8 Dec 2015

Merger And Acquisitions (M&A) Policy And Guidelines 2014 For Telecom Sector Of India

The regulatory environment for telecom sector of India is fast changing to the betterment of various stakeholders. Foreign companies have been demanding a liberal telecom policy before they invest in India. Indian government started accepting these demands one by one.

The first assurance in this regard can be found in the form of the FDI policy for telecom sector of India 2014 (PDF). Indian government has liberalised and enhanced the FDI limit with FIPB approval. Similarly, Indian government has also given approval to establish two semiconductor wafer fabrication manufacturing facilities in India (PDF). This would benefit companies of Japan and Korea in expanding their bases in India. The electronic system design and manufacturing (ESDM) policy of India has also been streamlined by Indian government.

The guidelines for merger and acquisitions of telecom companies in India 2014 (PDF) have also been issued and many international telecom companies have shown their interest in this regard. The M&A policy for the telecom sector is likely to be presented before the cabinet for approval by 27 February 2014.

However, companies like Tata Tele and Aircel, which carry non-auctioned spectrum in their fold, may not be benefited much by this policy. All companies that are purely targeting spectrum acquisition would prefer to avoid the M&A route as it involves debt intake and risks, heavy costs and regulatory approvals. Rather they would opt for engaging in spectrum trading or sharing, policies for which are on the anvil. The M&A route would be generally preferred by those who wish to improve and enhance their subscriber base or infrastructure.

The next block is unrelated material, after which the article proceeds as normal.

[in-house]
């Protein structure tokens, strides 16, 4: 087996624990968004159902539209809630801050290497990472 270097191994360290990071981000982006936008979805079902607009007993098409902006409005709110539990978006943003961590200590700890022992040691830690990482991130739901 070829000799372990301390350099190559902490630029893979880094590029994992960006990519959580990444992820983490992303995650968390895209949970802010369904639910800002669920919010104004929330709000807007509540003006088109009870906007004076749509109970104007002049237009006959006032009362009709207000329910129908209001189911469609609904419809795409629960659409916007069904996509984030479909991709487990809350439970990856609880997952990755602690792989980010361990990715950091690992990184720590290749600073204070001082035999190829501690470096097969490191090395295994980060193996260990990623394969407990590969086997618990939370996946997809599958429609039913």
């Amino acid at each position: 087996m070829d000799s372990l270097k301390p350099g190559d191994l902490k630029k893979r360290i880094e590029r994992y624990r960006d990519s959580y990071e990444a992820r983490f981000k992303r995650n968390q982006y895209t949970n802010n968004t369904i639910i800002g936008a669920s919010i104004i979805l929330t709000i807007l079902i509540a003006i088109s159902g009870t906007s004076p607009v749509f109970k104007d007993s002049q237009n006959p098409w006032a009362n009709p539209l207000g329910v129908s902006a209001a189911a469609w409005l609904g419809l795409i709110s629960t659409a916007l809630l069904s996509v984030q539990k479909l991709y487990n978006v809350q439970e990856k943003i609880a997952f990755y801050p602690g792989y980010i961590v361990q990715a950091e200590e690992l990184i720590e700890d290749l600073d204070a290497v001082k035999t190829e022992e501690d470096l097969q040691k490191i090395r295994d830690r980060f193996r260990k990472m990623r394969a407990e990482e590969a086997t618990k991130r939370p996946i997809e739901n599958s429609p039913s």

The new M&A guidelines prescribes that an acquirer will have to pay market price for spectrum of an acquired company in case of non-auction airwaves and came in with entry fee along with the licence. This has to be paid on a pro-rata basis for the remaining period of the licence. The guidelines are also liberal and pro active in the sense that they have removed the condition of a three-year lock-in period before any new spectrum can be sold. The guidelines also allow a higher 50% combined market share for the merged entity instead of the 35% proposed earlier, making it easier for bigger companies to engage in M&As.